In the initial issues, this approach applies not only to the character names, but to the plot. The federal agents at the centre of the story discuss their case without summing it up at the start of every conversation. Some readers may feel slightly disorientated at first, but I believe this is intentional. Without giving too much away, A Walk Through Hell is about a pair of FBI partners, who one night get into a strange predicament that appears to relate to one of their old investigations. Around half the story takes the form of flashbacks. Again, these are signposted organically via strong storytelling and art choices, rather than constant captions. The paranormal horrors of the present-day story contrast well with the grisly killings investigated in the flashbacks.
I may have laboured the point about the lack of exposition, but it adds a key factor that is essential for a story to be truly frightening: realism. It’s one of many ways this book remains grounded to reality. Early on, an atrocity occurs and we see snippets of Twitter reactions to it. This is by no means an original device, but A Walk Through Hell was the first time I’ve had the impression of reading real tweets. They quickly descend into a ‘debate’ that will feel depressingly familiar to anyone who’s spent time on the site.
Politics play a huge part in this story. Flashbacks take place before and after November 2016, and Trump is mentioned by name. One of the main characters is vocally liberal, and argues with others who are politically apathetic. At times, I was pleasantly surprised to see Ennis seeming borderline ‘woke’. He takes shots at racism, homophobia and misogyny in America, and particularly within law enforcement. Readers of Preacher will remember that he has always attacked explicit bigotry. Here however, there are moments where he goes further and calls out the subtle and insidious elements. Despite strong anti-Trump themes, A Walk Through Hell contains criticisms of the left as well as the right. Ennis stops short of going full ‘both sides’, but does offer food for thought. But the Western world’s descent into fully partisan political warfare is alluded to throughout the book; an element of horror that is likely to hit close to home for many readers.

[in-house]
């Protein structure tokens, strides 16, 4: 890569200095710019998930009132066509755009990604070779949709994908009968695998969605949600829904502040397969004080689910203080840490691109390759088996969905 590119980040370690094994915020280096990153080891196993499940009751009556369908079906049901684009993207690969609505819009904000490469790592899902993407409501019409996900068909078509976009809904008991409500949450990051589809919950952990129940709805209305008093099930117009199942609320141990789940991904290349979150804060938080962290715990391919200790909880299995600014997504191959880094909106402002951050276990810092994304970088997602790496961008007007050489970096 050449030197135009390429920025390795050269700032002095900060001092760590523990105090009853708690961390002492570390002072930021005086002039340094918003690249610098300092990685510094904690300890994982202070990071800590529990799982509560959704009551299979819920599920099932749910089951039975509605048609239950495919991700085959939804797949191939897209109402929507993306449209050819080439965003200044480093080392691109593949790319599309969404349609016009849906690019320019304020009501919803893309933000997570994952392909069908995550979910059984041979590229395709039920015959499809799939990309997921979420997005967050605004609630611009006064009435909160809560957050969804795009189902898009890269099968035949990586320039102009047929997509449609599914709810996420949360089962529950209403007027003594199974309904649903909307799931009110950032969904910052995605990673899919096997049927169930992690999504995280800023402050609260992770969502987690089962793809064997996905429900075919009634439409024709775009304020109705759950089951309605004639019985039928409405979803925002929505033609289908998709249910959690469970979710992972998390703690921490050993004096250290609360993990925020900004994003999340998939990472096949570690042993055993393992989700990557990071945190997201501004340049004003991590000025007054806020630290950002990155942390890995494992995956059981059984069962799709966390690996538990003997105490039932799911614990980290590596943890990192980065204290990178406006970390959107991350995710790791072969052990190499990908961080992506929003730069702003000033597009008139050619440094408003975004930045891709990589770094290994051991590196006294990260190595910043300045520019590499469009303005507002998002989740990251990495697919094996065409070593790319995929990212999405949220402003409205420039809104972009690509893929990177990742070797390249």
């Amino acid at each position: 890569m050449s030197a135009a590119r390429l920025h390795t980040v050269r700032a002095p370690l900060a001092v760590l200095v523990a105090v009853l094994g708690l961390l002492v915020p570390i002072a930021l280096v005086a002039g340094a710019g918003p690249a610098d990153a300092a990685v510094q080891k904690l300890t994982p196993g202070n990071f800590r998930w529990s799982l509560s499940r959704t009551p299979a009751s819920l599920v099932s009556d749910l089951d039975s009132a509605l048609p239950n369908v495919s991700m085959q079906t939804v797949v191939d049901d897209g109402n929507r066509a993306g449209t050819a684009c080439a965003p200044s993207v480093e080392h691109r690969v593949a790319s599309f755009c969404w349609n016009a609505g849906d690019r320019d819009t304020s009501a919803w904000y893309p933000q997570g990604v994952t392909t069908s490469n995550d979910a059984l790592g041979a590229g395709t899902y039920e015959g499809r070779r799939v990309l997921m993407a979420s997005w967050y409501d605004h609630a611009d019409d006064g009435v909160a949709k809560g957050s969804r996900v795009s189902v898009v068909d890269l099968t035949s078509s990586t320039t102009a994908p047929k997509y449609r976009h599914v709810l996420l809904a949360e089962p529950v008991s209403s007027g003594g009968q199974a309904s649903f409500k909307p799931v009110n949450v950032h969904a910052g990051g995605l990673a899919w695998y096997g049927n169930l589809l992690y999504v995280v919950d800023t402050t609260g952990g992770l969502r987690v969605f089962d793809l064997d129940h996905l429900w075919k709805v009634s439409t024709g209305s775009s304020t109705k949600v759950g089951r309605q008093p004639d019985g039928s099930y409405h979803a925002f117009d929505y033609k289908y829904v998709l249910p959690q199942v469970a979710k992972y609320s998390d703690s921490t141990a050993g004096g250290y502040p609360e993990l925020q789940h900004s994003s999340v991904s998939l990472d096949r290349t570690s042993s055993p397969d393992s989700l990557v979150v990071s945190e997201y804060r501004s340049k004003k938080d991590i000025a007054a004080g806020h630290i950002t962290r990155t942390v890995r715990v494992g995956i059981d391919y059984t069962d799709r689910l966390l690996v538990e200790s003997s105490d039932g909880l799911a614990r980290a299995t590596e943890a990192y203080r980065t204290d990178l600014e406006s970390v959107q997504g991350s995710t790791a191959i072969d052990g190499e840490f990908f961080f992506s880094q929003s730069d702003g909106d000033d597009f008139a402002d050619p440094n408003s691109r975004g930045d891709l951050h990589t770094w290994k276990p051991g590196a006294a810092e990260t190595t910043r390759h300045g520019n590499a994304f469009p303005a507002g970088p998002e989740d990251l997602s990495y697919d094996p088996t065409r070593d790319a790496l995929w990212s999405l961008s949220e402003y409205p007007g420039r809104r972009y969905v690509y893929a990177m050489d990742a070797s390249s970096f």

Goran Sudžuka’s art on this comic is excellent. Best known as the go-to fill-in artist on Y: The Last Man, he really shines here on a book of his own. Eyes and facial expressions are clearly a specialty, and frequent closeups use this to full effect. His style has adapted nicely for Ennis; big-eyed psychopaths and weak-chinned cowards evoke memories of Steve Dillon on Preacher, but with a clean, modern twist. Sudžuka appears to have taken inking duties too, and his use of shadows is perfect throughout. Ive Svorcina’s great colouring work goes hand in hand with the inks to make the flashbacks so easy to distinguish from the present day.
For the first 7 or 8 issues, A Walk Through Hell is terrifying and gripping because of what it isn’t showing you or telling you. In the third act, when more details emerge, things fall apart slightly. This is, if anything, because the earlier parts are TOO good; Ennis painted himself into a bit of a corner. As millions of people discovered watching Lost, sometimes a mystery is so enthralling that no resolution can truly satisfy. Nevertheless, the ride is more than enjoyable enough to make up for a weak ending. Short enough to devour in a couple of hours, this book would make a great read on any Halloween. The political references may one day date it, but on Halloween 2020, with the election a few days away? There will never be a better time to dive in.